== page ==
“These [Southern whites] are not bad people. All they are concerned about is to see that their sweet little girls are not required to sit in school alongside some big overgrown Negroes.”
The above quote is what President Eisenhower said to Chief Justice Earl Warren at a White House dinner in 1954 (copied here from Digital History).
In theory, Eisenhower wasn’t against equal rights. He just empathized with Whites who didn’t want to get too close to Blacks because they felt that Black people where inherently dirty.
Those who support a business owner’s rights to selectively refuse certain services to gay people while agreeing with his or her obligation to serve gays as long as they don’t have to get up close and personal are reflecting Eisenhower’s bigotry.
It’s not about religion. There is no biblical distinction between serving pizza to gay people and catering their wedding. If your not killing them, you’re not following Leviticus. That’s a good thing, by the way.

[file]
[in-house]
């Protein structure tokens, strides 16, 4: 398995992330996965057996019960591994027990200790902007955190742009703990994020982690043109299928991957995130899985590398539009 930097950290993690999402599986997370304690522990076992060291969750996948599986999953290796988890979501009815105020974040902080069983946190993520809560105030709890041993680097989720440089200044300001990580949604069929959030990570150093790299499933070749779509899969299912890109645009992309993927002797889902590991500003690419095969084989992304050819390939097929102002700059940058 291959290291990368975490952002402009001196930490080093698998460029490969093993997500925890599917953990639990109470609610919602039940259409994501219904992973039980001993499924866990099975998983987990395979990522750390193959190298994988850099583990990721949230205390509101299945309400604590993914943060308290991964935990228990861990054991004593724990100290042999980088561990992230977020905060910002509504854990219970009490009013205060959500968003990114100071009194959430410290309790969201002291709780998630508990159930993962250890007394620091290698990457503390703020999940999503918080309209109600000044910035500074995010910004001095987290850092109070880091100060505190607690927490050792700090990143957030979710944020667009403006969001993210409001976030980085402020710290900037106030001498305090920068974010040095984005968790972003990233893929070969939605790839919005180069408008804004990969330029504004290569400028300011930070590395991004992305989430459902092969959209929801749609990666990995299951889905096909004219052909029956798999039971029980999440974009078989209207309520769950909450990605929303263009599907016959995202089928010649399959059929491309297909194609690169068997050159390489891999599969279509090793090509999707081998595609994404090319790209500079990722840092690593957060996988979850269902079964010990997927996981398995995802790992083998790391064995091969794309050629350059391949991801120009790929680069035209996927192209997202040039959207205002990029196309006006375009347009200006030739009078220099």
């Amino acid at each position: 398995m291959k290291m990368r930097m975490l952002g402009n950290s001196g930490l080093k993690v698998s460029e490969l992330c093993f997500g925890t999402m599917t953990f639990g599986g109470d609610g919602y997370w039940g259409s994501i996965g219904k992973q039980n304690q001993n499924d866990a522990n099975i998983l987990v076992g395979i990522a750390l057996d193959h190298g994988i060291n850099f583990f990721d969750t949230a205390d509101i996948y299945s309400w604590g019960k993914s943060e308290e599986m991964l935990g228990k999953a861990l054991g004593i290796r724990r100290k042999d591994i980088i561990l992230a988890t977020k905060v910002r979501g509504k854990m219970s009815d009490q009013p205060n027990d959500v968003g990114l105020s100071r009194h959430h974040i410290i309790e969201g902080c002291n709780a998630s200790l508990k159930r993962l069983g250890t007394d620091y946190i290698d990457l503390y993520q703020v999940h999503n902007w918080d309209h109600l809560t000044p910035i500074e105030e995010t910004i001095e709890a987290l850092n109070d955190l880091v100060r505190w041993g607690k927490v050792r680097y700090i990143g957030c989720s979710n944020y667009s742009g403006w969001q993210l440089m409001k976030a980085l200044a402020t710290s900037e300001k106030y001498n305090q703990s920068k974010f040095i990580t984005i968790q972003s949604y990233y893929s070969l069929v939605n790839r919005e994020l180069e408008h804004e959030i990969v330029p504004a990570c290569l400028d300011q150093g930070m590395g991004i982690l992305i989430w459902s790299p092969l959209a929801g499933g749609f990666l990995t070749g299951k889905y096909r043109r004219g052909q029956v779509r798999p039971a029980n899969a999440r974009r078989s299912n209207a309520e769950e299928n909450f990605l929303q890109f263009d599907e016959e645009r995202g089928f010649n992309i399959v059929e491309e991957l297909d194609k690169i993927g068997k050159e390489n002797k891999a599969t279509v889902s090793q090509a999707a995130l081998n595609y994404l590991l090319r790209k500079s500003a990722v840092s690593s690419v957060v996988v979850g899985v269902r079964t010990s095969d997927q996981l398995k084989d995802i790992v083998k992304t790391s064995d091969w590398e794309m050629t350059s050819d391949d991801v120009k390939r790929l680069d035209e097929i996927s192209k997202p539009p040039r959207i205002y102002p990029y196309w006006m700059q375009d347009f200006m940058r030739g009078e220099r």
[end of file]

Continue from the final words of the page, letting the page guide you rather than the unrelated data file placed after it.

It’s about cooties. There are thousands of ways to disobey God’s law (here’s 10) and many of us do so on a regular basis without being discriminated against by local merchants. But like the good ole Southerners concerned about their daughters sitting next to Black people, some people find the idea of being too close to gayness revolting. That’s not faith. That’s bigotry.
Update 2015/04/07. I also posted this on DailyKos, and commenter Goosrock wrote
Eisenhower Federalized the National Guard to force public school integration in Arkansas.
Part of the theory of democracy is that we don’t need all of our leaders to be messiahs, we can accept flawed ones who think all kinds of great people are icky so long as they govern justly.
States are nullifying federal law in a number of types around the country and will be doing more of it this year and next, but there is very little chance that President Obama will take as bold a step for the peoples’ rights as the bigot Mr. Eisenhower did.
While I don’t share Gooserock’s view about Obama, by mentioning Eisenhower only in the negative, I gave the impression that I don’t respect who he was. But he was a bold leader who held the nation together during difficult times, and there is much to admire him for.